guided by some vague sense of common sense and justice, or veracity, they put in a preamble which flatly and plainly stated that it was consecrated for the benefit of the maritimes only-which of course we had always insisted it was but that was not officially recognized in this chamber.

Another thing we objected to and fought very bitterly-and Mr. Stevens and Mr. Cahan know their law and what they are talking about-was that the bill would give the money which was being granted, about $800,000, to the wrong people; it was going to be given to the exporters and not to the fishermen. But with the arrogance bom of the backing of a large majority, the measure was deft as it was. If anything is brought into this house nowadays it is rather like the law of the Medes and the Persians, it cannot be and must not be altered, and if you criticize or even comment on it you are guilty of disloyalty. But when the bill got to the senate they inserted this clause to the effect that the money had to go to the fishermen and not to the middlemen. Suddenly the government got a change of heart and said, "Why, this is all right. There is nothing wrong with it. We will accept it." Mr. Stevens commented caustically on the fact that the government had yielded to pressure from another place what they would not yield to suggestions put forward in good faith and all sincerity by Mr. Stevens, Mr. Cahan and myself. The bill went through. Not a cent was spent in British Columbia. We did not expect that there would be. But great emphasis was laid, when the bill was going through, on the necessity of this vote of $800,000 to relieve the necessities of the maritime fisheries. I am all for that. I am not making any objection to it. I did not do it then and I do not do it now. But I should like to know why only $400,000, or just about half the vote, was spent.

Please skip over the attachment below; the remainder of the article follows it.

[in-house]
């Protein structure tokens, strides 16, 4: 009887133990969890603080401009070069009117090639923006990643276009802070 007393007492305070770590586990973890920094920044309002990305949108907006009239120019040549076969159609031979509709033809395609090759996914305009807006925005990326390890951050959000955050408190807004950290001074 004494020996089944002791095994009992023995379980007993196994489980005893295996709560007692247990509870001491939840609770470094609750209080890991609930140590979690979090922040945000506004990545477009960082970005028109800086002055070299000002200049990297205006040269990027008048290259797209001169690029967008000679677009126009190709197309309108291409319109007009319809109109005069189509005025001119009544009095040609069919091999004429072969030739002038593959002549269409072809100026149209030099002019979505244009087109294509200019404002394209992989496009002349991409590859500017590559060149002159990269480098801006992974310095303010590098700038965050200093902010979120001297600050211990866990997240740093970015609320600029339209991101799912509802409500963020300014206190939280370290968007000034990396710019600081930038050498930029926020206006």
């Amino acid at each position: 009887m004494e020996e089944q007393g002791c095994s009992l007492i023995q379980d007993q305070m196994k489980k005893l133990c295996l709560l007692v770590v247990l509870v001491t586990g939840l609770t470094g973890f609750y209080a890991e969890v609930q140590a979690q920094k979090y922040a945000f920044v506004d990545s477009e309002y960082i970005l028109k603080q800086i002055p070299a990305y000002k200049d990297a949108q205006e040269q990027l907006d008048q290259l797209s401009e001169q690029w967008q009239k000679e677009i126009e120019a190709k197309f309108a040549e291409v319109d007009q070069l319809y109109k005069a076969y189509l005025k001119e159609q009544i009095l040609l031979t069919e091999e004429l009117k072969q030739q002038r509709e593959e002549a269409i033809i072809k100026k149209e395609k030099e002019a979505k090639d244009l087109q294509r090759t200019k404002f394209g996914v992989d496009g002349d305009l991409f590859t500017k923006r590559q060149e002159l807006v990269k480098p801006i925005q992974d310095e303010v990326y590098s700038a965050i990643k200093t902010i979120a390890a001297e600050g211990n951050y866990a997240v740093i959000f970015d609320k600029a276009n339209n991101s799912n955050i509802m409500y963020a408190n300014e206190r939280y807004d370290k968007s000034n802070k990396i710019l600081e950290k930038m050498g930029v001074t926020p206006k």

The leader of the opposition asked if anything had been done about marketing, and he did not get a very satisfactory answer. Perhaps this is necessary and is the only way by which these fishermen can be taken care of, but the department did take a man at $7,000 a year to enforce the act, although we were told definitely when the bill was going through that it would not be necessary, that the matter could be handled by the officials then in existence. I wonder why only half the money was spent. What was the trouble? Did they, in their enthusiasm ask too much, or did the need disappear to that extent, or did the election come on too soon?

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NAT
IND

Alan Webster Neill

Independent